GPRename: GTK2-Perl Batch Renamer

published on Wed Sep 19 05:00:59 2007 in packages-news

Article submitted by Johan Spee. We are running out of articles ! Please help DPOTD and submit good articles about software you like !

GPRename is a complete batch renamer for files and directories coded in GTK2 and Perl.

GPRename has been around since 2001, is quite stable and still very much alive today. At the start of 2007, it was ported from the deprecated GTK-Perl to the new GTK2-Perl and in mid 2007 the new 2.4 release is now GPL-3. The package was recently added to the Debian repositories (currently available in ‘testing’ and ‘unstable’) and can be used in many languages.

The program is lightweight and easy to use, yet supports a very complete set of features. In this respect it is comparable to renamers of more fame such as Konqueror’s KRename (KDE) or Thunar’s Bulk Rename (XFCE). GNOME does not have an official renamer but GPRename can easily fill that void. With a simple ‘action’ it can be integrated into Nautilus, the GNOME’s file manager (the prefab action is available). With the action installed any directory in Nautilus can directly be opened in GPRename through the right-click context menu.


Even relatively inexperienced Linux users will have little trouble with the graphical interface, which in many ways resembles that of Nautilus and other file managers. The left panel shows a directory-tree for the usual point-and-shoot navigation. In the panel next to it files or directories (separate tabs) that are to be renamed can be selected. A preview of the modified names is also shown here, either after clicking the ‘preview’ button or automatically. Other useful automated options include:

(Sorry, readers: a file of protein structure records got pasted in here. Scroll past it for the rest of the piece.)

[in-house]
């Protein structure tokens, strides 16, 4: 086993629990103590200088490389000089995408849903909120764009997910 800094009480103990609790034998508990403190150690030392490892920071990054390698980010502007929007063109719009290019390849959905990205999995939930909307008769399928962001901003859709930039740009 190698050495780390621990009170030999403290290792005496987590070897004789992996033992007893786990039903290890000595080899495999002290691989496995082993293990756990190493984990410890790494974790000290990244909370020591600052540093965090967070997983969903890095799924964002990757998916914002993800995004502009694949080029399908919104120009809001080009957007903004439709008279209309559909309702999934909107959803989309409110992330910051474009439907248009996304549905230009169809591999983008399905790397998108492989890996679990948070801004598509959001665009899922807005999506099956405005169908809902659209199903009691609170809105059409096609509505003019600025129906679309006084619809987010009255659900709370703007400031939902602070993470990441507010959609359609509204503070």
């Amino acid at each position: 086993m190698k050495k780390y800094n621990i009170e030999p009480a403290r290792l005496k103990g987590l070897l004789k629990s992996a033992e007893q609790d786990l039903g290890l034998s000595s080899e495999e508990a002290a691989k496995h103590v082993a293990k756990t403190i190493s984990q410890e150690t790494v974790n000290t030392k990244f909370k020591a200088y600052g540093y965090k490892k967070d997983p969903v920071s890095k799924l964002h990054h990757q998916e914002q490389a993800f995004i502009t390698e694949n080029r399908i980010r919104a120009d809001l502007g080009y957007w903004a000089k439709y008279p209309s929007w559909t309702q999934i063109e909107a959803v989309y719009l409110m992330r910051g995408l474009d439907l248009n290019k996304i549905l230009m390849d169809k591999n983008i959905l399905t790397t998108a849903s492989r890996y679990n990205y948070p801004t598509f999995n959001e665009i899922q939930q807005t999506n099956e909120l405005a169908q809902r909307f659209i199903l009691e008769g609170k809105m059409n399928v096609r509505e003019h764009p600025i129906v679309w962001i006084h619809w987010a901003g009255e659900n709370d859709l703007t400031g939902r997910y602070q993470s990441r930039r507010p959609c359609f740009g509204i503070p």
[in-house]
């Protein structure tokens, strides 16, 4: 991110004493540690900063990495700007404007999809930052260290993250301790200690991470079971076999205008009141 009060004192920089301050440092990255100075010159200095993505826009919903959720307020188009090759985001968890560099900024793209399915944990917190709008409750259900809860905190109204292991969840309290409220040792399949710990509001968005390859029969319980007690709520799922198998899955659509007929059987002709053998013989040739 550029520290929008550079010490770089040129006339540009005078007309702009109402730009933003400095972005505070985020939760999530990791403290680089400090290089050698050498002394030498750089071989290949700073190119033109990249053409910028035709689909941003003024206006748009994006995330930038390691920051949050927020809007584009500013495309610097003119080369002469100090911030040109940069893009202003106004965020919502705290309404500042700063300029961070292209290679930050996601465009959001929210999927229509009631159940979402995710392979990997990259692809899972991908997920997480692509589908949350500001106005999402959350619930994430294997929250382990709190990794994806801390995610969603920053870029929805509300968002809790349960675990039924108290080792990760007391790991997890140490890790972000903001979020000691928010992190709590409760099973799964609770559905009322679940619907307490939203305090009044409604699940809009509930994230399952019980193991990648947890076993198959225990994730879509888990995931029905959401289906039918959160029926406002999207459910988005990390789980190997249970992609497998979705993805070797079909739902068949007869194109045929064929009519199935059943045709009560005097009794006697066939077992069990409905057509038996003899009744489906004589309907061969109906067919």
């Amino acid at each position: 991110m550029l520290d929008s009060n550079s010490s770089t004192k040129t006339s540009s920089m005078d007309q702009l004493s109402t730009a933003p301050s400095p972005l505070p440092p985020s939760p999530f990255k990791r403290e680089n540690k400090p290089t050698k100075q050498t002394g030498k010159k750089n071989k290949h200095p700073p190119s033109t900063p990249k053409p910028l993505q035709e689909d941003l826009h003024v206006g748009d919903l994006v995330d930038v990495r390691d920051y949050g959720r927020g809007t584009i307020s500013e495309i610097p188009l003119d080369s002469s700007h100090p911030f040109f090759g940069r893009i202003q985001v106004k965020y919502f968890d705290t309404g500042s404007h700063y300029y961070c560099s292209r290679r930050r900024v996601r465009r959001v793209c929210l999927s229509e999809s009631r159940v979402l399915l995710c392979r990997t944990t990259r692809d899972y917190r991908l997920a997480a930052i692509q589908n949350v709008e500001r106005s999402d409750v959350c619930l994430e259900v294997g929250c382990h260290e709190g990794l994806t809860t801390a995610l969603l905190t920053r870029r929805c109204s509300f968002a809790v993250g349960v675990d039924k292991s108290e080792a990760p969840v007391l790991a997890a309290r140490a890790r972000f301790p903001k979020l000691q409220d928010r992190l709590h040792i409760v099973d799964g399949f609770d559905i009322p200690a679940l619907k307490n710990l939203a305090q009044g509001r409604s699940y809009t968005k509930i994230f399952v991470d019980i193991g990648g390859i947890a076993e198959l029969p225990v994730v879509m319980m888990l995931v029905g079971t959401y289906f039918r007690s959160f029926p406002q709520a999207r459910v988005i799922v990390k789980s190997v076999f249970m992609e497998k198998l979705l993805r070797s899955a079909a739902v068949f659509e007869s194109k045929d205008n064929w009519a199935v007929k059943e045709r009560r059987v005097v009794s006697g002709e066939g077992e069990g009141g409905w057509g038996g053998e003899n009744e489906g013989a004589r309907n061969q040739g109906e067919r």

• Convert double spaces to single spaces.
  • Trim leading and/or trailing spaces.
  • Add leading zeros to numbers.

The bottom panel has four tabs, one for every basic rename function. The screenshots are quite self-explanatory:

Case change (UPPER, First Letter, lower)


Insert or delete text at a given position


Replace text (options: ‘case sensitive’ and ‘regular expressions’)


Rename using incremental numbers (pic-01.jpg, pic-02.jpg etc.)


Don’t hesitate to give it a try, since there’s always the very reassuring ‘undo’ button. You never know.

GPRename is available in Debian testing and unstable, and will also be available in Ubuntu Gutsy.

newsbeuter: RSS feed reader for the text console

published on Sun Sep 16 05:00:11 2007 in packages-news

Article submitted by Andreas Krennmair. We are running out of articles ! Please help DPOTD and submit good articles about software you like !

RSS is a set of XML-based formats to describe articles (including title, link to the original article, description, etc.) which are usually transported via the HTTP protocol. These days, the majority of blogs and news websites provide RSS feeds. In order to read these feeds in a useful way, special programs, called RSS feed readers or RSS aggregators, can be used.

Newsbeuter is an RSS feedreader for the text console. It comes with a user interface in the style of such popular text tools such as mutt and slrn, and aims to be the text-mode RSS feedreader with the most features, providing the greatest flexibility for its users.

Starting with newsbeuter

After installing newsbeuter with a simple aptitude install newsbeuter (currently in Debian unstable, only), you can run newsbeuter for the first time, and is presented with the following message:

Error: no URLs configured. Please fill the file /home/ak/.newsbeuter/urls with RSS feed URLs or import an OPML file.

newsbeuter 0.6
usage: ./newsbeuter [-i <file>|-e] [-u <urlfile>] [-c <cachefile>] [-h]
        -r              refresh feeds on start
        -e              export OPML feed to stdout
        -i <file>       import OPML file
        -u <urlfile>    read RSS feed URLs from <urlfile>
        -c <cachefile>  use <cachefile> as cache file
        -C <configfile> read configuration from <configfile>